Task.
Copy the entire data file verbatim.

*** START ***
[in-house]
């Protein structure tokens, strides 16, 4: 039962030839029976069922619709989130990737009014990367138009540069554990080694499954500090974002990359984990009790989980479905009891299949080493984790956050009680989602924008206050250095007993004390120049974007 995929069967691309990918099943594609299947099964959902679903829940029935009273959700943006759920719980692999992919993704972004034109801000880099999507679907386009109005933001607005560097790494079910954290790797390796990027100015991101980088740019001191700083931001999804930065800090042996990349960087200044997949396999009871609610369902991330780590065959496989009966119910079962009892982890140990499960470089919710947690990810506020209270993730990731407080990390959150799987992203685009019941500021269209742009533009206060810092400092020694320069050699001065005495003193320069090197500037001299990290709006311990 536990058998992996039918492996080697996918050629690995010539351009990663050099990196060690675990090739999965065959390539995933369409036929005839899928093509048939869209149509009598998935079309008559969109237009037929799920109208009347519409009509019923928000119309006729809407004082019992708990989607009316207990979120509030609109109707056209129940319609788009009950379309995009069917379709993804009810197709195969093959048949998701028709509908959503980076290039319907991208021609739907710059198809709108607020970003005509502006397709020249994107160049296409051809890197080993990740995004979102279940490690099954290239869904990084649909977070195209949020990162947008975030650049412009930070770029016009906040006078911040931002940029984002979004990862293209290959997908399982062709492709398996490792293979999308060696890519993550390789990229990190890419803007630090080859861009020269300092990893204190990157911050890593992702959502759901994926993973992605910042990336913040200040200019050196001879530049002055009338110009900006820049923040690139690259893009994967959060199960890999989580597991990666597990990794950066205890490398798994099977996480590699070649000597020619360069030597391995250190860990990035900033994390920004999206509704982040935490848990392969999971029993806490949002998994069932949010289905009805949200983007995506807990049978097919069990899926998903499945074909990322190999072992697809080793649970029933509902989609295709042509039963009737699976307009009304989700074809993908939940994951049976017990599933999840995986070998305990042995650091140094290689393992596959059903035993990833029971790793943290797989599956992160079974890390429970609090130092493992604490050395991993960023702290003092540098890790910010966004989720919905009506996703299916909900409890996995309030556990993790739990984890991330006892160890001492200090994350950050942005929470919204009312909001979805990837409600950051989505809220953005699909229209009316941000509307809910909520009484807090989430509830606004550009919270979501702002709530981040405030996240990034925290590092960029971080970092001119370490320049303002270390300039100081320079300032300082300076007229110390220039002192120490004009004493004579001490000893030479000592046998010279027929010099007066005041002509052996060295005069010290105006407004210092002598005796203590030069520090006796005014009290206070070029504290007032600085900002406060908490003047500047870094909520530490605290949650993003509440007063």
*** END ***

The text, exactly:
[in-house]
């Protein structure tokens, strides 16, 4: 039962030839029976069922619709989130990737009014990367138009540069554990080694499954500090974002990359984990009790989980479905009891299949080493984790956050009680989602924008206050250095007993004390120049974007 995929069967691309990918099943594609299947099964959902679903829940029935009273959700943006759920719980692999992919993704972004034109801000880099999507679907386009109005933001607005560097790494079910954290790797390796990027100015991101980088740019001191700083931001999804930065800090042996990349960087200044997949396999009871609610369902991330780590065959496989009966119910079962009892982890140990499960470089919710947690990810506020209270993730990731407080990390959150799987992203685009019941500021269209742009533009206060810092400092020694320069050699001065005495003193320069090197500037001299990290709006311990 536990058998992996039918492996080697996918050629690995010539351009990663050099990196060690675990090739999965065959390539995933369409036929005839899928093509048939869209149509009598998935079309008559969109237009037929799920109208009347519409009509019923928000119309006729809407004082019992708990989607009316207990979120509030609109109707056209129940319609788009009950379309995009069917379709993804009810197709195969093959048949998701028709509908959503980076290039319907991208021609739907710059198809709108607020970003005509502006397709020249994107160049296409051809890197080993990740995004979102279940490690099954290239869904990084649909977070195209949020990162947008975030650049412009930070770029016009906040006078911040931002940029984002979004990862293209290959997908399982062709492709398996490792293979999308060696890519993550390789990229990190890419803007630090080859861009020269300092990893204190990157911050890593992702959502759901994926993973992605910042990336913040200040200019050196001879530049002055009338110009900006820049923040690139690259893009994967959060199960890999989580597991990666597990990794950066205890490398798994099977996480590699070649000597020619360069030597391995250190860990990035900033994390920004999206509704982040935490848990392969999971029993806490949002998994069932949010289905009805949200983007995506807990049978097919069990899926998903499945074909990322190999072992697809080793649970029933509902989609295709042509039963009737699976307009009304989700074809993908939940994951049976017990599933999840995986070998305990042995650091140094290689393992596959059903035993990833029971790793943290797989599956992160079974890390429970609090130092493992604490050395991993960023702290003092540098890790910010966004989720919905009506996703299916909900409890996995309030556990993790739990984890991330006892160890001492200090994350950050942005929470919204009312909001979805990837409600950051989505809220953005699909229209009316941000509307809910909520009484807090989430509830606004550009919270979501702002709530981040405030996240990034925290590092960029971080970092001119370490320049303002270390300039100081320079300032300082300076007229110390220039002192120490004009004493004579001490000893030479000592046998010279027929010099007066005041002509052996060295005069010290105006407004210092002598005796203590030069520090006796005014009290206070070029504290007032600085900002406060908490003047500047870094909520530490605290949650993003509440007063």